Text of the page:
Indiana Eminent Domain Attorneys for Residential Landowners
When the government exercises its right of eminent domain and takes private land for public use, the impact is significant for residential landowners. After all, you aren’t given the opportunity to decline the taking of your property but that doesn’t mean you don’t have certain legal rights.
Having your property taken under the threat of eminent domain and the condemnation process can be very stressful for residential landowners. Residential landowners often believe that they can handle the situation on their own without the need for a lawyer, which is understandable. However, the government or taking agency’s attorneys are hired to pay you as little as possible as just compensation and they will do anything possible to reduce your recovery. Even if the government or taking agency agrees to pay you compensation in addition to its initial offer, you should be skeptical. Often times you could be leaving significantly more money on the table.
Partial or whole taking of property through eminent domain action
The government or other taking agency may take all or only a portion of your residential property. You are entitled to just compensation for the taking either way. The issues can be pointedly different depending on whether it is a total or a partial taking.
With a total taking (the government is taking your entire property), the problem centers around the value of the entire property on the date of taking. There are no damages because no real estate remains. Residential landowners are entitled to relocation assistance and sometimes to a Housing Differential Payment. The Housing Differential Payment refers to the amount the government or taking agency agrees to pay you and the actual cost of a replacement dwelling. Relocation assistance and the Housing Differential Payment are confusing terms, and many lawyers who don’t regularly handle eminent domain matters fail to understand how these mechanisms work and are not as well equipped to help landowners.
A partial property taking may cause the remainder of your property to suffer residue or other damages. Partial takings can include something as simple as a strip off the front of your property for a road widening project; or they can be something more complicated, such as or a utility line easement running directly through your property or a roundabout being placed at the corner of your property causing serious damages and affecting your safety and accessibility to your residence.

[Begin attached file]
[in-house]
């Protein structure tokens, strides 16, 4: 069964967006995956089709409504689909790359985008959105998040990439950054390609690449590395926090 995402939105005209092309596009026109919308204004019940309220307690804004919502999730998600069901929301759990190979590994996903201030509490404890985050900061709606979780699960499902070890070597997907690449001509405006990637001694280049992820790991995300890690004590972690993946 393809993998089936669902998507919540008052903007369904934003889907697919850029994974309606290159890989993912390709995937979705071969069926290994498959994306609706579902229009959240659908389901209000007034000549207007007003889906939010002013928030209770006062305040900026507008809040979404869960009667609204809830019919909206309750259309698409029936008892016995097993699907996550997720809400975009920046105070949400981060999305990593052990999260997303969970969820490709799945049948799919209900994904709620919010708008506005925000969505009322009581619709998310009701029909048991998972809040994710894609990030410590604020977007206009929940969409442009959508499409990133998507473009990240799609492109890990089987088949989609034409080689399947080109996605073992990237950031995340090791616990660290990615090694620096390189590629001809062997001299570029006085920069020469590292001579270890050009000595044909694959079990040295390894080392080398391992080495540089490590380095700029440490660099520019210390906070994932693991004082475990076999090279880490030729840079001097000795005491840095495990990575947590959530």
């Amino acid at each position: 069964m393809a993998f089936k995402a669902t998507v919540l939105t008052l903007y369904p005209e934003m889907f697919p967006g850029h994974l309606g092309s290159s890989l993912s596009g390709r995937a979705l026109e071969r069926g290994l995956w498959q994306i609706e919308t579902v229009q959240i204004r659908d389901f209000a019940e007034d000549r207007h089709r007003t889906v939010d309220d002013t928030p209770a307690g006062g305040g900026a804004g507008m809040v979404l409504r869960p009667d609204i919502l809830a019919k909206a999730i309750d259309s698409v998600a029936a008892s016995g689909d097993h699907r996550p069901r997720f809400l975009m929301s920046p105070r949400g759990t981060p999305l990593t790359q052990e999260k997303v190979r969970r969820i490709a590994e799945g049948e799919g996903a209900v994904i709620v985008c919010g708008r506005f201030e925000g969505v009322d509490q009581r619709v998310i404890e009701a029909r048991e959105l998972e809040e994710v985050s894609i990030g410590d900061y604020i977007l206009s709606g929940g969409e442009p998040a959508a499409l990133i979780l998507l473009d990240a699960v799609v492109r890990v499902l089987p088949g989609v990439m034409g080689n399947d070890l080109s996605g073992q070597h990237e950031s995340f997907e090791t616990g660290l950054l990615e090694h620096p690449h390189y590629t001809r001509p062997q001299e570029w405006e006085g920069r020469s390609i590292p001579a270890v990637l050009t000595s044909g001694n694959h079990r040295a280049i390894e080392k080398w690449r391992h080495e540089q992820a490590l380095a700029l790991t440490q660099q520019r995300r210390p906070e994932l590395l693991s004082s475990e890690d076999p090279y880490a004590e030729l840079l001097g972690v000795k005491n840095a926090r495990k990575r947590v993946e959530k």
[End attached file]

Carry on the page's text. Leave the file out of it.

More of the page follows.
Other factors to consider in eminent domain residential property taking
Residue damages could include a reduced value of your remaining land or a reduced value of your home or other structures located on your property. The category of other damages can include a wide variety of damages that may be suffered by virtue of the construction or the project. Appraisers hired by the government or taking agency will commonly underestimate or completely overlook residue and other damages to your property.
It is also important for some residential property owners to understand the meaning of “highest and best use”. Per the Dictionary of Real Estate Appraisal, the highest and best use of a property is “The reasonably probable and legal use of vacant land or an improved property, that is physically possible, appropriately supported, financially feasible, and that results in the highest value.” This effectively breaks down into four factors: 1) legally permissible; 2) physically possible; 3) financially feasible; and 4) maximally productive. Just because you may currently by using your property for residential purposes does not necessarily mean that its highest and best use is for residential use.
Under eminent domain, you are entitled to just compensation. However, it is important to know that you only have one bite at the apple. Once you settle with the government or taking agency, the transaction is complete. You will not be able to receive any additional compensation if some type of damage, issue or problem is later discovered. This is why it’s important for you to seek legal guidance or representation if you are faced with an eminent domain action to take your property.
Cohen & Malad, LLP attorneys have extensive experience handling eminent domain and condemnation matters and can help you. Contact us for a free case evaluation and to learn more about your legal rights and options if the government is taking your residential property.